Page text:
Presented by Hawai‘i Executive Collaborative, the chefs will embark on a Kalo Journey in September before preparing a five-course dinner as part of the Twelfth Annual Festival this November

HONOLULU, HI (August 5, 2022)—The Hawaii Food & Wine Festival® (HFWF), in partnership with Hawaii Executive Collaborative and Kamehameha Schools, is proud to announce the five chefs selected as finalists of the Kalo Recipe Contest. The contest, which was hosted as part of the Kalo – Nourishing Hawaii and Sharing It with the World initiative, was open to all participating and veteran HFWF chefs to create an original dish using kalo as one of the featured ingredients. Aimed at supporting local kalo farmers and increasing production of Hawaiian-grown kalo, the Kalo – Nourishing Hawaii initiative hopes to introduce new audiences to the importance of kalo in Hawaii while also acknowledging and honoring the stories of those who were raised with it as a central part of their values and lifestyle.

Of the more than 30 submissions received last month, chefs Bonny Davis – Kamehameha Schools Maui (Makawao, HI), Ben Ford – Ford’s Filling Station (Culver City, CA), Michael Ginor – Restaurant LOLA (Great Neck, NY), Dean Max – DJM Restaurants (Deerfield, FL) and Jason Peel – Nami Kaze (Honolulu, HI) scored the highest, earning each of them a place as one of five chef finalists. Evaluated on their creative uses of kalo, dish concepts, presentation and more, the finalists rose to the challenge of elevating kalo as a unique and important food source in dishes that would appeal not only to local palates, but to audiences across the country. Their dishes included Pai ai and Puaa (Pai ai Tortillas, Vinha D’ Alhos, Luau Leaf and Avocado Crema) by Davis; Crispy Kalo Sopas by Ford; Dim Sum Style Kalo Puffs by Ginor; Red Snapper Kalo Stew by Max; and Taro Gnudi by Peel. All participating chefs used moi kalo, a popular variety throughout Hawaii for poi making, supplied by Danny and Meala Bishop of Lau Kapalili Laukapalala, Paul Reppun of Waianu Farm and Ladd Ah Choy of Hooulu Punaluu.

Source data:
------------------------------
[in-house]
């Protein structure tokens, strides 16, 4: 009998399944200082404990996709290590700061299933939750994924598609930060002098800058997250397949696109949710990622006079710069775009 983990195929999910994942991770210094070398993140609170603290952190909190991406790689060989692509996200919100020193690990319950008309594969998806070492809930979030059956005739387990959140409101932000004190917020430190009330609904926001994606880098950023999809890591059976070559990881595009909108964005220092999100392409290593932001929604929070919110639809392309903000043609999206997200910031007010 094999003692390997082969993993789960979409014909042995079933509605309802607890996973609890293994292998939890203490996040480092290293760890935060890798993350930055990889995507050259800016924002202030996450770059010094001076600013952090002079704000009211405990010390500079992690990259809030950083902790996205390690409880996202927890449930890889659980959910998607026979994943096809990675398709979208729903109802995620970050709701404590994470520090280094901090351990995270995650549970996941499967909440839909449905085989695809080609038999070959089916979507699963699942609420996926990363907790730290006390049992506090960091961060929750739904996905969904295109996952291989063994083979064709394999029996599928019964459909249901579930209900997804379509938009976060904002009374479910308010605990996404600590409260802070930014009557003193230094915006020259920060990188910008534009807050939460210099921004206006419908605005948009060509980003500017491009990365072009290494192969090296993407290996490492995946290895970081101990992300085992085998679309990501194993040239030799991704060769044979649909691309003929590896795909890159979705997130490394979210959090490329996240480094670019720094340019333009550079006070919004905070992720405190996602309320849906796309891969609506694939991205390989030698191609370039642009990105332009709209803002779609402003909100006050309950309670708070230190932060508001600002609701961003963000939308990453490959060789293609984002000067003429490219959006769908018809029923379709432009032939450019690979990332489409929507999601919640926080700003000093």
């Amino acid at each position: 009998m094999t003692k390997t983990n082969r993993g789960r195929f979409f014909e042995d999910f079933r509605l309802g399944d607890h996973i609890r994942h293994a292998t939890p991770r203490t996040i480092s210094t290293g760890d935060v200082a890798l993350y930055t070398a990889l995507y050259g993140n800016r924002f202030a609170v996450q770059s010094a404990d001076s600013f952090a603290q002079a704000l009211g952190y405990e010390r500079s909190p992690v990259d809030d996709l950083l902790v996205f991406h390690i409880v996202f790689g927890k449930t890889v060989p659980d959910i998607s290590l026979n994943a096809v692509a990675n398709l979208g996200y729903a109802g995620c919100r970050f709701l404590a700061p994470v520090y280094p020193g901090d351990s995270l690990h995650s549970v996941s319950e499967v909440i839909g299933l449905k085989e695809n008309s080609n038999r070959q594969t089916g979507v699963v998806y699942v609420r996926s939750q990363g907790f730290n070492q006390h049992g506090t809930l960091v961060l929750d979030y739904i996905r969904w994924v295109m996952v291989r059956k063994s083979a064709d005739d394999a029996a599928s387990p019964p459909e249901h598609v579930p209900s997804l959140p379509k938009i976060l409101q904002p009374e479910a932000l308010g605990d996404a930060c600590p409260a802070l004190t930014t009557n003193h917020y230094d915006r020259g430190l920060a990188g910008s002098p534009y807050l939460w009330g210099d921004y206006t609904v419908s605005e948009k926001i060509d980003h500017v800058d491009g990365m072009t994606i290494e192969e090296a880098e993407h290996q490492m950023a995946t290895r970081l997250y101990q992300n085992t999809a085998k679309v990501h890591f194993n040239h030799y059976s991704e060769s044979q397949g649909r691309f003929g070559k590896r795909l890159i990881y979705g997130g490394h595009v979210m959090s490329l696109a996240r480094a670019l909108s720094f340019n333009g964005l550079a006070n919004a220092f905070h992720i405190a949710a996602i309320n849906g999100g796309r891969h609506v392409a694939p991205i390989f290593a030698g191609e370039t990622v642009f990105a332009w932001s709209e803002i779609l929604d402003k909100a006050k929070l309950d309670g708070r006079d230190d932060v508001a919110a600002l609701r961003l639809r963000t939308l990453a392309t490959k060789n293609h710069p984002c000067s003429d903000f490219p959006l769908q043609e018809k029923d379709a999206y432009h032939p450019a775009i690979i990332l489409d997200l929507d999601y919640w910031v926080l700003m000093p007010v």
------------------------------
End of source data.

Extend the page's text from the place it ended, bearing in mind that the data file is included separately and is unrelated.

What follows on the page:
The finalists represent an array of cooking styles and regional cuisines that prove the diverse uses of the kalo plant within the culinary repertoire. For Maui-based chef Bonny Davis, inspiration for her Kalo dish struck close to home. “My inspiration for creating my dish (Pai ai and Puaa) comes from my childhood memories of visits with both of my grandmothers…sharing my memories of flavors and smells that came from their kitchens,” said Davis. Her dish, which includes a Pai ai tortilla, Vin D’alhos puaa, carmelized kalo, avocado luau leaf crema, lomi tomato, kalo cracklings and Hawaiian chili oil infused with ha (luau leaf), was designed to “utilize all its components from leaf to root,” she shared.

Next, the five finalists will embark on a once-in-a-life-time Kalo Journey presented by Hawaii Executive Collaborative this September. Beginning on Oahu and ending on Kauai, the chefs will receive hands-on experience working in the loi (kalo patches); tasting different varieties of kalo; and learning from farmers and native Hawaiian practitioners about kalo’s unique nutritional properties, grounded in spiritual and cultural significance. During this time, they’ll also compete in a Kalo Cookoff to determine the top three winning recipes and a chance to win a cash prize of up to $5,000.

“The awarded opportunity to visit Oahu and Kauai in search of kalo, it’s production, utilization and history is a once in a lifetime opportunity that I am enthusiastically looking forward to,” shared chef Michael Ginor, one of the five finalists selected for the journey. “I am certain that after such an education, kalo will find its rightful place on our menu and in our ever-changing repertoire of ingredients,” he said.